If you’ve studied even a little bit of art, you’re likely familiar with one of Rembrandt’s most iconic and lasting works, commonly known as The Night Watch. Like many pieces from the 17th century Dutch Baroque era, the paining rewards viewers with multiple layers of meaning and context on top of its characteristically impeccable use of chiaroscuro.
Then again, once you’ve taken a look at a paining in a museum, you’ve sort of got the idea, right? That seems to be the impression this group of young tourists at Amsterdam’s Rijksmuseum have come away with, as shown in the photo below, via Dutch journalist Gijsbert van der Wal.
— Gijsbert van der Wal (@wijdopenogen) November 27, 2014
You may have seen this shot being shared into your newsfeed recently, or you will soon, as it’s being interpreted as the perfect illustration of why kids these days are incapable of appreciating this that and the other thing, and further proof that phones are corroding our ability to think and notice the world around us. Which, maybe, that certainly could be the case.
Kids these days only care about socializing and making out, unlike the old days, where all kids loved corny paint men pic.twitter.com/VPsGIXILh5
— Luke O’Neil (@lukeoneil47) December 3, 2014
But, on the other hand, what is a painting besides a sort of proto smart phone, a means of conveying information and imagery to the beholder?
You can be sure that there were grumbling touts who considered Rembrandt and his cohorts dawdling idlers in his day. A serious person doesn’t waste their time dreaming of paintings. A serious person tills the land and goes to war, and cobbles those big ass wooden shoes together for some reason.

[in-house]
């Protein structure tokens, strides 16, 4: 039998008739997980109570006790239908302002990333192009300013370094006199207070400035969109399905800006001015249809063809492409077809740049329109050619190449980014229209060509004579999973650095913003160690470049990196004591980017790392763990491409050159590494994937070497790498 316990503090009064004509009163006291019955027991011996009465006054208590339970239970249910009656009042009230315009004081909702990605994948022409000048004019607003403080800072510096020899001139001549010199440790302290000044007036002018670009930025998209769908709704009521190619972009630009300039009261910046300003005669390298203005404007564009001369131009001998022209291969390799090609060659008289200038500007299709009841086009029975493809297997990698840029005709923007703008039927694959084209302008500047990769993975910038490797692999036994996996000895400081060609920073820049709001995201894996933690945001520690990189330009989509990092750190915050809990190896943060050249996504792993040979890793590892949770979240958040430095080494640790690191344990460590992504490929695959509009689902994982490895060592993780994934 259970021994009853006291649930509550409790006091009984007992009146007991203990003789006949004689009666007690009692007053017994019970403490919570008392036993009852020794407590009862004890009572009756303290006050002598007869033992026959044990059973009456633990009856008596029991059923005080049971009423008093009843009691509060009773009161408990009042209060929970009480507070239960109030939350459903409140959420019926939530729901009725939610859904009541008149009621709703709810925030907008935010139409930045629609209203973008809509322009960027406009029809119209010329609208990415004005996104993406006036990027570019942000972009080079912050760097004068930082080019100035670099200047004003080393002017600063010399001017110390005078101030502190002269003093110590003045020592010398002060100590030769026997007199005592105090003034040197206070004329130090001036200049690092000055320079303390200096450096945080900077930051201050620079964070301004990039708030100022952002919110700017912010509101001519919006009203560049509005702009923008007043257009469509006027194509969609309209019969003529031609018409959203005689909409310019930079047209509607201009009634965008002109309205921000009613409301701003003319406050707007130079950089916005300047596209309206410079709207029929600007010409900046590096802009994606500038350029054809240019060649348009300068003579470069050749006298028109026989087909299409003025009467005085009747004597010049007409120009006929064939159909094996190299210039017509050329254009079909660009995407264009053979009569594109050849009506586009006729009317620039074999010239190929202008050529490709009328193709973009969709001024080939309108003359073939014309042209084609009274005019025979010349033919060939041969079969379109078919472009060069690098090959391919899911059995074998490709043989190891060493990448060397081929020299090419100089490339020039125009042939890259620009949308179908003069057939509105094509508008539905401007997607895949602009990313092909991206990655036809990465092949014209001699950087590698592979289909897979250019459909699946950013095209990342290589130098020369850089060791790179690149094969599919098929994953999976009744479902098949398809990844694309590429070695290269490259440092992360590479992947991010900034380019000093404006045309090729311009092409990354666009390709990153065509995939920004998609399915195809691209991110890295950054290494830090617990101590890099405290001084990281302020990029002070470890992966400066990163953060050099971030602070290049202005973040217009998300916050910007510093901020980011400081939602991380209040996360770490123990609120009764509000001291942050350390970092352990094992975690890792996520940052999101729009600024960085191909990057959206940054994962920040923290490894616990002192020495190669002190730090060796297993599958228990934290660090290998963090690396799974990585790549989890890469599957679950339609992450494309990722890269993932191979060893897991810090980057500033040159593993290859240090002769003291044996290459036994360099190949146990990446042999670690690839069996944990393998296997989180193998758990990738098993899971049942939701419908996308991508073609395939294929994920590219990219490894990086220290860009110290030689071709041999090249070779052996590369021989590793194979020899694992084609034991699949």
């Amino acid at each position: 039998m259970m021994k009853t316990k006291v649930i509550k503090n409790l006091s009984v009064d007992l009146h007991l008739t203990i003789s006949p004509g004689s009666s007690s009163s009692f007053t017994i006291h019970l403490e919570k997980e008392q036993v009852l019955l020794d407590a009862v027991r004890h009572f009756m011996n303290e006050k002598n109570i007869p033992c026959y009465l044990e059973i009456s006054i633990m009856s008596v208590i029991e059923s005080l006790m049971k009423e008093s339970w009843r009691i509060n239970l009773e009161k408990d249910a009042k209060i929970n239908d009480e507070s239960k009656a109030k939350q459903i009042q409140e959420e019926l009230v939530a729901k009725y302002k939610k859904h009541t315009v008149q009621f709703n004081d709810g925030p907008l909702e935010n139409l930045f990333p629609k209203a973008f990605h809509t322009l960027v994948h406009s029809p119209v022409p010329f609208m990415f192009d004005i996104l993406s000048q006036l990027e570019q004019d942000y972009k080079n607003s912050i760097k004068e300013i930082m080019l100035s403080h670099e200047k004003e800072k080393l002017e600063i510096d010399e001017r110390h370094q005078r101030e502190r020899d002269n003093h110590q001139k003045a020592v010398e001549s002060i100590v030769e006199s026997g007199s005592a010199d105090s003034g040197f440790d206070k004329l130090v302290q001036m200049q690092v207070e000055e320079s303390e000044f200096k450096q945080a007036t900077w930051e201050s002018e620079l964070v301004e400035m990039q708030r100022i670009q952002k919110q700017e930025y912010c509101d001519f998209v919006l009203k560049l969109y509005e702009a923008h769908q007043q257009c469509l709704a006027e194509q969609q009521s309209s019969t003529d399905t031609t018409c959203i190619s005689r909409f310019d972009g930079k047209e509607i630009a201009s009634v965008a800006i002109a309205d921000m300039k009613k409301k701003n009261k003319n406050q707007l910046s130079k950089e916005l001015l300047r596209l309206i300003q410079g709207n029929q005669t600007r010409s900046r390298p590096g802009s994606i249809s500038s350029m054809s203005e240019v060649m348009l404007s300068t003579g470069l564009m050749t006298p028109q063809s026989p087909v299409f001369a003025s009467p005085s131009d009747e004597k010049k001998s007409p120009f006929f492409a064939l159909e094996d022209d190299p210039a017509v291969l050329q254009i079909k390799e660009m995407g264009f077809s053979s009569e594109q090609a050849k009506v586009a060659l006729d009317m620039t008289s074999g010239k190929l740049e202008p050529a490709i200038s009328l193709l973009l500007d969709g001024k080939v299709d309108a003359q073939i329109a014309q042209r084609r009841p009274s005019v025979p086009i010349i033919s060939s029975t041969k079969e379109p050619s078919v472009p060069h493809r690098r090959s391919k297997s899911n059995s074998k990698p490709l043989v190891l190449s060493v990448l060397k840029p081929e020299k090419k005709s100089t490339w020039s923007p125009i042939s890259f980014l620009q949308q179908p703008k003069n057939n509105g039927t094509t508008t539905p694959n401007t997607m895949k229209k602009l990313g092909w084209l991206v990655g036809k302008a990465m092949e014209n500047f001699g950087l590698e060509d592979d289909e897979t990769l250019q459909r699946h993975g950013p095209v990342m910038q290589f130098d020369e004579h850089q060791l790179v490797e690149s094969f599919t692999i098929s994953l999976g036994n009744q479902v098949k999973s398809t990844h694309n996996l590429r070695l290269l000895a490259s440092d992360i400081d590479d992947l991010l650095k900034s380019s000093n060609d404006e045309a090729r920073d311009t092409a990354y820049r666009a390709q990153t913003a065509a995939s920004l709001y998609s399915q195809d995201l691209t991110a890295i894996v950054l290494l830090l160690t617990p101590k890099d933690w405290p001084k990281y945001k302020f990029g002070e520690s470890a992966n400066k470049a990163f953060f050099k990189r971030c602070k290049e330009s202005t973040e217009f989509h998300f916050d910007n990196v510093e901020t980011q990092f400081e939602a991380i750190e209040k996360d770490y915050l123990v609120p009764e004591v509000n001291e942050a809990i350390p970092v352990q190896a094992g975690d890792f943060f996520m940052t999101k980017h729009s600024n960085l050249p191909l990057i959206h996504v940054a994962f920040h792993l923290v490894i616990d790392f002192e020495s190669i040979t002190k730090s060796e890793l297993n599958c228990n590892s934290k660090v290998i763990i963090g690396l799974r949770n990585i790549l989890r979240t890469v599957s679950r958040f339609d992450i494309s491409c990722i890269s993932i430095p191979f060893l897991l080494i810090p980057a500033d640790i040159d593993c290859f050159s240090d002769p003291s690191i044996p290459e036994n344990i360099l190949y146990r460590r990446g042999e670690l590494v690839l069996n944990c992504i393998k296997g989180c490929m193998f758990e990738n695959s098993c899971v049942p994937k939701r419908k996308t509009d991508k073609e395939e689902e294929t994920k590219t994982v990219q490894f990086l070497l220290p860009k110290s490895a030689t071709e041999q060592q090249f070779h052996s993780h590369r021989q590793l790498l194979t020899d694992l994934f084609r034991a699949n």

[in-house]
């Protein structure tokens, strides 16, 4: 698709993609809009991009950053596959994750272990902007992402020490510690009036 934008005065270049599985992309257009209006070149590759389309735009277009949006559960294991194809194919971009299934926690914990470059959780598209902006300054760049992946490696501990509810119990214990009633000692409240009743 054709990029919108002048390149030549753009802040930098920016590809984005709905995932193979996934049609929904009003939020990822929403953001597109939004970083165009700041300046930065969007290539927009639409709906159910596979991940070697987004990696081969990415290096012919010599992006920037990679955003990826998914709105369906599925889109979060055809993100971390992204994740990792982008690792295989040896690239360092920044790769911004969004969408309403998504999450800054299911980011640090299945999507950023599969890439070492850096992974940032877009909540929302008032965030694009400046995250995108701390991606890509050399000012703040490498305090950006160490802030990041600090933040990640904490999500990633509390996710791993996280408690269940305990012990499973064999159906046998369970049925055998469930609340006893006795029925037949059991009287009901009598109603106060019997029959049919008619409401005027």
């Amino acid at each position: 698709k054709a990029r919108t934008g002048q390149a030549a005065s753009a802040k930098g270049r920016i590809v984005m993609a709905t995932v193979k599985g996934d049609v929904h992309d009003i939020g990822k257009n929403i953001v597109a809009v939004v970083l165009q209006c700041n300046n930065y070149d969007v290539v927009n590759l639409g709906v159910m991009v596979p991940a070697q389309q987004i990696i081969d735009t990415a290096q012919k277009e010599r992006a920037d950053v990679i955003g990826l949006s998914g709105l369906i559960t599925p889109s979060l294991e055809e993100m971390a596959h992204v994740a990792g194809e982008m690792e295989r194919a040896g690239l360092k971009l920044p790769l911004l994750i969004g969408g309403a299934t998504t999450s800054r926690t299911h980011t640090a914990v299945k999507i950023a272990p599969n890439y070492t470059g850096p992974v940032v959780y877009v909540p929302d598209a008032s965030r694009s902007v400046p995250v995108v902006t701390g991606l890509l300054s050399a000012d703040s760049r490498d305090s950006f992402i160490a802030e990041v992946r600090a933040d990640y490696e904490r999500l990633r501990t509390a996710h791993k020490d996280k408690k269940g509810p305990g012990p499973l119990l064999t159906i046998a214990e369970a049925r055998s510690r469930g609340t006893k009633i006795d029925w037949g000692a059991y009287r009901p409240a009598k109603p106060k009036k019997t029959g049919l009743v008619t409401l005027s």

Can we even blame the kids depicted here for being more interested in their phones than a painting anyway? What do you think preoccupied the thoughts of 17th century teenagers? Besides dying at like 36 I mean, and all of the horrible smells. The primary driving factor of adolescents since the invention of adolescents has been the lives of their peers: what they’re doing, who they’re talking to, and, most importantly, how to use that information to get them to push their face up against your face. A painting isn’t going to get you a date. Look at that young girl in the painting there. She doesn’t even look like she’s interested in what’s going on and she’s in the damn thing.
That aside, a phone, for all of its potential for distracting us, contains an infinite expanse of information compared to one single work of art. A phone contains all of the works of art ever. And who’s to say these kids aren’t diligently looking up the historic context of the piece? What? It could happen.
I’m reminded of this poem that has stuck with me for years by an old professor of mine:
I read the labels stuck on every cage the way
people at museums do, art being less interesting
Information is more interesting than art. It always has been, and it always will be. These kids aren’t dumb and disinterested, they’re simple looking for a different type of information.